When should you sell a stock you own? For starters, think about selling when a company's business changes in a way that doesn't fit with your reasons for owning the stock. For example, imagine that you bought shares of Microsoft
If it announced it was going to build and sell computer hardware, you would have to reevaluate it. Computer hardware is a lower-margin business and would likely reduce Microsoft's overall profitability. Selling might be in order. (Of course, selling computer hardware is hardly a death knell for a company. It's possible for a company to make a lot of money doing it well -- consider Dell
Another reason for selling is if your stock becomes significantly overvalued relative to your target price. If you bought shares of Wal-Mart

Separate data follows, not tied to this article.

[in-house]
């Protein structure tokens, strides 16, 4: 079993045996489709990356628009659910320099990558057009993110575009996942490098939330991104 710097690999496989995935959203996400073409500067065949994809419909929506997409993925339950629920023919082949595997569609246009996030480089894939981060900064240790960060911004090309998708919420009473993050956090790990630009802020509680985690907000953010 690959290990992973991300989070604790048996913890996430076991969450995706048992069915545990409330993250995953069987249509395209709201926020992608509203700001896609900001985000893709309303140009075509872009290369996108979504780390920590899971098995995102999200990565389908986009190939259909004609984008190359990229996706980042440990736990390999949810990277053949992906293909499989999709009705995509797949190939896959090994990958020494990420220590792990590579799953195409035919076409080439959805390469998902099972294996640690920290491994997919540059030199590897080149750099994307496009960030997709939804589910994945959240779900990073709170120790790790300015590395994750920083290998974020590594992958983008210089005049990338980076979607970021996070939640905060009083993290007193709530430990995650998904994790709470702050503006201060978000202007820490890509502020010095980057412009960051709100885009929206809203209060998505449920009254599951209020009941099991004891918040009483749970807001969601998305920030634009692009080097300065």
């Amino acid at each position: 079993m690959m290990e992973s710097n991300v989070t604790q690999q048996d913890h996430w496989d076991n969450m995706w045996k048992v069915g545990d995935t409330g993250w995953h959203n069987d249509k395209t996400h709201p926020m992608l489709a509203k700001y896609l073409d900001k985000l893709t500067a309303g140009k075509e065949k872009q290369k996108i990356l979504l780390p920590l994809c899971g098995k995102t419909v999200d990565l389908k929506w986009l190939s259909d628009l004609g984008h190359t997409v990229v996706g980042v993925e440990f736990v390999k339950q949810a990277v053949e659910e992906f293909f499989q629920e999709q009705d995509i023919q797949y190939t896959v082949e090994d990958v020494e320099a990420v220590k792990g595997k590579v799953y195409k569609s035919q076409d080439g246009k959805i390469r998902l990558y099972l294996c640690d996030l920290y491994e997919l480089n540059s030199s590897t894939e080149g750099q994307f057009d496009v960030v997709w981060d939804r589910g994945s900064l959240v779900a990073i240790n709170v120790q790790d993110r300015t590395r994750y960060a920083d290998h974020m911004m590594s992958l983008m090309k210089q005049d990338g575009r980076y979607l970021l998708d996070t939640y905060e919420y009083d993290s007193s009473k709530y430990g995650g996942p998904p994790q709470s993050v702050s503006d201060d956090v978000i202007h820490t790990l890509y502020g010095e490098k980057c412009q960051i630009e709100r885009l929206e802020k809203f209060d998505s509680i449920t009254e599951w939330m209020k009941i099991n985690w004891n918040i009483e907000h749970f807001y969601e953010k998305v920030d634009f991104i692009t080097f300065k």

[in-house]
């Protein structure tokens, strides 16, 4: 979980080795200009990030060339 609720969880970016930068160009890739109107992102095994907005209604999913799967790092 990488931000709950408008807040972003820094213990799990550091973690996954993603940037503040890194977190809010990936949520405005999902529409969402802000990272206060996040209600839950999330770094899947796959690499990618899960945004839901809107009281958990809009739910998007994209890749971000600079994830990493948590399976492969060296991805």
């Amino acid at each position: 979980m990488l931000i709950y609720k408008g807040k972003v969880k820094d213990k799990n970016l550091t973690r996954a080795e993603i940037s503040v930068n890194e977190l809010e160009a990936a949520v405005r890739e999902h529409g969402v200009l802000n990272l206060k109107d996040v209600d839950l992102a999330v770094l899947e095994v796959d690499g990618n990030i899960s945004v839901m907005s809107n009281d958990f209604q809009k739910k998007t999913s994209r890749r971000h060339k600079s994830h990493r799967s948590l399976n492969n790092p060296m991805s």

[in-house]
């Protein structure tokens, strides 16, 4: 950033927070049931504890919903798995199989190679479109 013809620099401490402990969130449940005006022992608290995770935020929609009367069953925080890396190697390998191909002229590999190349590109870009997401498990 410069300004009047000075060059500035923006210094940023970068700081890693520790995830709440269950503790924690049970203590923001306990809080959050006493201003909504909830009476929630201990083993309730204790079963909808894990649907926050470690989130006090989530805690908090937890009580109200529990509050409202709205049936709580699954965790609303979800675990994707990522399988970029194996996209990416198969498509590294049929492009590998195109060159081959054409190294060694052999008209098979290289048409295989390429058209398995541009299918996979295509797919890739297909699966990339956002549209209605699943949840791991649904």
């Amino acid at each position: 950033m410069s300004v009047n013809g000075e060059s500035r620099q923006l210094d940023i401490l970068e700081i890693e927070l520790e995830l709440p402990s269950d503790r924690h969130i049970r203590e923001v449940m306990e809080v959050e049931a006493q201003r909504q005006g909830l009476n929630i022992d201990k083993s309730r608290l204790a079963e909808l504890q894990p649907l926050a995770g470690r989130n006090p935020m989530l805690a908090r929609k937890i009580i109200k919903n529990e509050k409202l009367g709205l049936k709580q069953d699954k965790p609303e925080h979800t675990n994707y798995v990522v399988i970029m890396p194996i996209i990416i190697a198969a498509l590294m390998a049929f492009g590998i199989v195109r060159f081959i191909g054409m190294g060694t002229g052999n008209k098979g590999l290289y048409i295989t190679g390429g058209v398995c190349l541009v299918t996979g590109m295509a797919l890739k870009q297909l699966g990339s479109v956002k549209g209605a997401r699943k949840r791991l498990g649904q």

You could also give serious thought to selling if you find a much more compelling investment. If your Foolish calculations suggest that a stock you own is now fairly valued and another stock appears to be undervalued by 50%, transferring your dollars might make sense. Again, though, consider tax consequences.
Here are some more reasons you might think about selling:
- If you think you'll need the money within three to five years. No one knows what the market will do in the short term.
- If too much of your net worth is tied up in one stock. Portfolios should be diversified. Our general rule of thumb is to aim to hold eight to 15 stocks, with no more than 33% in any one stock.
- If you can't remember why you bought the shares in the first place.
- If you're only hanging on for sentimental or emotional reasons.
You can learn a lot more about when to sell (and buy) in this How-To Guide. And if you're interested in some companies that our analysts believe are very promising investments, check out our newsletters and research products.